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Prognostic cell-based assay predicts acute cellular rejection in pre- and post-transplant testing of children with liver and intestine transplantation (LTx, ITx).

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Below is an extract of the original abstract from the Liver Meeting help in Washington DC.

© The American Association for the Study of Liver Diseases. Original abstracts could be accessed via their site here.

TITLE: Prognostic cell-based assay predicts acute cellular rejection in pre- and post-transplant testing of children with liver and intestine transplantation (LTx, ITx).

AUTHORS (FIRST NAME, LAST NAME): Chethan Ashokkumar1, Rafia Khan1, Kyle A. Soltys1,Geoffrey Bond1, George V. Mazariegos1,
Brandon W. Higgs1, Rakesh Sindhi1

INSTITUTIONS (ALL): 1. Children's Hospital of Pgh of UPMC, Pittsburgh, PA, United States.

ABSTRACT BODY: Background and Purpose: Children with LTx demonstrate lower rejection-risk and immunosuppression requirements compared with ITx recipients. Accurate rejection-risk assessment could enable early minimization and reduced drug toxicity in either recipient type. Allospecific CD154+T-cytotoxic memory cells (CD154+TcM) predict rejection in small cohorts of pediatric LTx and ITx and require validation

Methods: Between 2006-2012, screening-validation testing of CD154+TcM was undertaken at our center under protocol NCT#01163578 in children <21 years who receive LTx or ITx. In this cell-culture-based test, donor-specific immune response is expressed as the ratio of donor- and third-party-induced CD154+TcM. The ratio is termed immunoreactivity index or IR. In general, an IR > 1 implies increased donor-specific immune response and increased risk of rejection.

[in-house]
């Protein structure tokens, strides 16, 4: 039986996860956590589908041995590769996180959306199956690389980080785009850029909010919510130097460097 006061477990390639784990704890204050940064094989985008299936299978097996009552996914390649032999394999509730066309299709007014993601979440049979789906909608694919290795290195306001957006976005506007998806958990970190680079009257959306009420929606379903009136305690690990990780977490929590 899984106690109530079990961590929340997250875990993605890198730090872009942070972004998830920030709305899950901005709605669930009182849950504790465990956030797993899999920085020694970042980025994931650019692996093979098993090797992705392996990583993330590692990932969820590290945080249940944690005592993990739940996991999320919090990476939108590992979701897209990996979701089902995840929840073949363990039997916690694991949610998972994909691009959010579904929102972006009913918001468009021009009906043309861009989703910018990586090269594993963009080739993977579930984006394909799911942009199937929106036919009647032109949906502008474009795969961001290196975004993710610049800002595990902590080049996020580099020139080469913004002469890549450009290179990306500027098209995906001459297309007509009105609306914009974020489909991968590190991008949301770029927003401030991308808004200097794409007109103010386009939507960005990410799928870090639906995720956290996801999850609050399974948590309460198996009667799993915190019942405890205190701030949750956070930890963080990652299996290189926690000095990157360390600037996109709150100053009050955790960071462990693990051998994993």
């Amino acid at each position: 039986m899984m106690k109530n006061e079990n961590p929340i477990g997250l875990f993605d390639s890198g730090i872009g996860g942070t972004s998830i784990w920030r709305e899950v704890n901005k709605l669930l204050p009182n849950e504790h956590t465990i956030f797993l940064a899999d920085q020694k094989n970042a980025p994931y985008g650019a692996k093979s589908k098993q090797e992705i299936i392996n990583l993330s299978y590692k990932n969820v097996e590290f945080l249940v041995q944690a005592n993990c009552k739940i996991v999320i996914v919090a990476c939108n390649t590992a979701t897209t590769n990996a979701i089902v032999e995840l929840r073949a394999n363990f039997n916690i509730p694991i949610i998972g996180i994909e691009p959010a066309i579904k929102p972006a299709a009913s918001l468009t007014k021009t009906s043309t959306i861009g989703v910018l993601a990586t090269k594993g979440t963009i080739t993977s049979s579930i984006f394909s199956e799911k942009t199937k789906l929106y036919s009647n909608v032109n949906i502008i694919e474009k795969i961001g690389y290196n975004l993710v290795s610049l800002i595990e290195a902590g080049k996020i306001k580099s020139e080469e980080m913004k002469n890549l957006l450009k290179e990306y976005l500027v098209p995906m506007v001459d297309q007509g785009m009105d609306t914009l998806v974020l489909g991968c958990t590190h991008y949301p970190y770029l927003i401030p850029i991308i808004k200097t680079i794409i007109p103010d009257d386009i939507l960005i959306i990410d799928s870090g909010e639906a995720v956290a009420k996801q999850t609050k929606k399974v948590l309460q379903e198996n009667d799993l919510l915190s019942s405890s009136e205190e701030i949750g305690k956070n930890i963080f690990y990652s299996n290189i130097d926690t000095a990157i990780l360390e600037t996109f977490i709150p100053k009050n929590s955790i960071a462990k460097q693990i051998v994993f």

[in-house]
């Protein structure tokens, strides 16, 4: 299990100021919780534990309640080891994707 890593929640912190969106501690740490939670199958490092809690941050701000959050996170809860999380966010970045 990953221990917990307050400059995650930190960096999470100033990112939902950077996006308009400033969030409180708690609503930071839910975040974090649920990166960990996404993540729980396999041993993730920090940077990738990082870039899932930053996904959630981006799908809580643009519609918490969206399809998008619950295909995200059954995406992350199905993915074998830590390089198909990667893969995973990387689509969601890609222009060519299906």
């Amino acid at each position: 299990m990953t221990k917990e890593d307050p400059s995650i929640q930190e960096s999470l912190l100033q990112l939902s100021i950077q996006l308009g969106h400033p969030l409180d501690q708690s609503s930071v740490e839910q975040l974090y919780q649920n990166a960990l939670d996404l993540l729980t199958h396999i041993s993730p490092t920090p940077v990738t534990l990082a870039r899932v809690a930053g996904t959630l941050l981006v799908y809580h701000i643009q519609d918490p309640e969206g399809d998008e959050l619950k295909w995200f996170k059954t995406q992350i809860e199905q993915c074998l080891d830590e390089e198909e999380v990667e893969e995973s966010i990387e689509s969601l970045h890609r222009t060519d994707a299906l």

Results: 218 children provided 283 samples for testing. Donor- or third-party-induced CD154+TcM did not exceed background in 37 samples from 23 children and were discarded (Poisson statistic). A screening cohort of 147 samples from 120 subjects was tested with research-grade reagents and flow cytometers. In this cohort, an IR ≥ 1.1 in 98 post-transplant samples predicted rejection within 60 days after a test with performance (performance metrics are sensitivity, specificity, positive predictive value, and negative predictive values) of 92%, 84%, 65%, and 97%, respectively (AUC 0.878). In 49 pre-transplant samples, an IR ≥1.23 predicted rejection within the first 60 days after LTx or ITx with performance of 80%, 71%, 74%, and 77%, respectively (AUC 0.820). A validation cohort of 99 samples from 71 children was tested with a standardized test format using cGMP-manufactured reagents and FDA-approved instruments. Performance of the abovementioned pre- and post-transplant rejection-risk thresholds for predicting rejection was replicated in the validation cohort. Specifically, test performance in 67 post-transplant samples was 84%, 81%, 64%, and 93%, respectively (AUC 0.792). Test performance in 32 pre-transplant samples was 54%, 89%, 78%, and 74%, respectively (AUC 0.848).

Conclusions: In screening-replication testing of pre-transplant and post-transplant blood samples, allospecific CD154+T-cytotoxic memory cells predict acute cellular rejection after liver or intestine transplantation with high sensitivity and specificity. This performance can permit safe minimization of immunosuppression if confirmed in multicenter testing.

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